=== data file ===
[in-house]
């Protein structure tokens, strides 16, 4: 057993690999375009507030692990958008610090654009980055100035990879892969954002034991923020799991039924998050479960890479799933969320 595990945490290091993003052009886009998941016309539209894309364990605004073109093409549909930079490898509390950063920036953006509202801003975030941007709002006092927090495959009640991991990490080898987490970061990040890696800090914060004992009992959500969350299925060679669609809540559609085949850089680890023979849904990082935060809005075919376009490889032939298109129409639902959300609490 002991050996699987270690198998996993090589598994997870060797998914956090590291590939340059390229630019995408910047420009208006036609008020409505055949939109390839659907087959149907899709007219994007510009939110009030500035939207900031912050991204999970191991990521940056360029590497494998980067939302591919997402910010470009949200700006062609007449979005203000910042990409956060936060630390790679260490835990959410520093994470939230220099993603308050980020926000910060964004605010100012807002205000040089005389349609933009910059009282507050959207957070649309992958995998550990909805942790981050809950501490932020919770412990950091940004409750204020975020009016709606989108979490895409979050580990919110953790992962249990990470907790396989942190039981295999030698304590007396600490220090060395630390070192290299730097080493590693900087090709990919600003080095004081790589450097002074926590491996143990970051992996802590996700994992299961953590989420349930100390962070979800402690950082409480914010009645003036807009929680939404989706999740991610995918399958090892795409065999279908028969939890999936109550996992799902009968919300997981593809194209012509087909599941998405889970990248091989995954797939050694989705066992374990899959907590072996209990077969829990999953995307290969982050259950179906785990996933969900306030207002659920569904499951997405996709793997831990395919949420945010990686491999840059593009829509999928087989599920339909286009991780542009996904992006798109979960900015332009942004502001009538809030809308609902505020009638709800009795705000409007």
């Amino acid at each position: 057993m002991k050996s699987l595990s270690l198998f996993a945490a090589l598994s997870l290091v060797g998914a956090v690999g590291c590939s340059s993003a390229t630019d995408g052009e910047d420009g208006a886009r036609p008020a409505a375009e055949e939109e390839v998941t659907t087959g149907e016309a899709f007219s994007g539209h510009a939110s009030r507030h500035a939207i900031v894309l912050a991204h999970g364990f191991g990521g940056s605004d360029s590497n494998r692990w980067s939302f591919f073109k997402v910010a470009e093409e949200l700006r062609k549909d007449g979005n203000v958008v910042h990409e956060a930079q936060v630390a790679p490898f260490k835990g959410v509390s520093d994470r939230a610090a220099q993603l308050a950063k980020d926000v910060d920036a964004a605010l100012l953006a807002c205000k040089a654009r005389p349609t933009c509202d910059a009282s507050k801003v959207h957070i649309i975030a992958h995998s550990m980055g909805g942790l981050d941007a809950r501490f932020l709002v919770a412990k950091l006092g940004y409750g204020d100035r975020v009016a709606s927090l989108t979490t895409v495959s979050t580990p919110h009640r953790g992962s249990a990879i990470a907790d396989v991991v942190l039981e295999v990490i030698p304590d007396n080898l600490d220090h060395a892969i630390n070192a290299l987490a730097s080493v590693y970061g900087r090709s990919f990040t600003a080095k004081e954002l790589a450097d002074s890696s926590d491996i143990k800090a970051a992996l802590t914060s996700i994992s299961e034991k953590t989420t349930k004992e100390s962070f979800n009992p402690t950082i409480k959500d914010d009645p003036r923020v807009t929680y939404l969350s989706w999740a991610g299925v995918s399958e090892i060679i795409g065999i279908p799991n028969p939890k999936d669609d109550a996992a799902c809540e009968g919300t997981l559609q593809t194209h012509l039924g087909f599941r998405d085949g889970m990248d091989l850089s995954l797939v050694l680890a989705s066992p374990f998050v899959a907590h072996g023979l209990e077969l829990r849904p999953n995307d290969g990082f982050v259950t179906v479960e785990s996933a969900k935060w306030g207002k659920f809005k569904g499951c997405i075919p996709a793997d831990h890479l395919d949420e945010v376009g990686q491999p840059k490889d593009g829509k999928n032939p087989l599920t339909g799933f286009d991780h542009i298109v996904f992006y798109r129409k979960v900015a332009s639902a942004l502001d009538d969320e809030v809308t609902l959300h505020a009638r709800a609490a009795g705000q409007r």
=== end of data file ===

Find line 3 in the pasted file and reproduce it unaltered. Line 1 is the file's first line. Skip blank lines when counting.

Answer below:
């Amino acid at each position: 057993m002991k050996s699987l595990s270690l198998f996993a945490a090589l598994s997870l290091v060797g998914a956090v690999g590291c590939s340059s993003a390229t630019d995408g052009e910047d420009g208006a886009r036609p008020a409505a375009e055949e939109e390839v998941t659907t087959g149907e016309a899709f007219s994007g539209h510009a939110s009030r507030h500035a939207i900031v894309l912050a991204h999970g364990f191991g990521g940056s605004d360029s590497n494998r692990w980067s939302f591919f073109k997402v910010a470009e093409e949200l700006r062609k549909d007449g979005n203000v958008v910042h990409e956060a930079q936060v630390a790679p490898f260490k835990g959410v509390s520093d994470r939230a610090a220099q993603l308050a950063k980020d926000v910060d920036a964004a605010l100012l953006a807002c205000k040089a654009r005389p349609t933009c509202d910059a009282s507050k801003v959207h957070i649309i975030a992958h995998s550990m980055g909805g942790l981050d941007a809950r501490f932020l709002v919770a412990k950091l006092g940004y409750g204020d100035r975020v009016a709606s927090l989108t979490t895409v495959s979050t580990p919110h009640r953790g992962s249990a990879i990470a907790d396989v991991v942190l039981e295999v990490i030698p304590d007396n080898l600490d220090h060395a892969i630390n070192a290299l987490a730097s080493v590693y970061g900087r090709s990919f990040t600003a080095k004081e954002l790589a450097d002074s890696s926590d491996i143990k800090a970051a992996l802590t914060s996700i994992s299961e034991k953590t989420t349930k004992e100390s962070f979800n009992p402690t950082i409480k959500d914010d009645p003036r923020v807009t929680y939404l969350s989706w999740a991610g299925v995918s399958e090892i060679i795409g065999i279908p799991n028969p939890k999936d669609d109550a996992a799902c809540e009968g919300t997981l559609q593809t194209h012509l039924g087909f599941r998405d085949g889970m990248d091989l850089s995954l797939v050694l680890a989705s066992p374990f998050v899959a907590h072996g023979l209990e077969l829990r849904p999953n995307d290969g990082f982050v259950t179906v479960e785990s996933a969900k935060w306030g207002k659920f809005k569904g499951c997405i075919p996709a793997d831990h890479l395919d949420e945010v376009g990686q491999p840059k490889d593009g829509k999928n032939p087989l599920t339909g799933f286009d991780h542009i298109v996904f992006y798109r129409k979960v900015a332009s639902a942004l502001d009538d969320e809030v809308t609902l959300h505020a009638r709800a609490a009795g705000q409007r």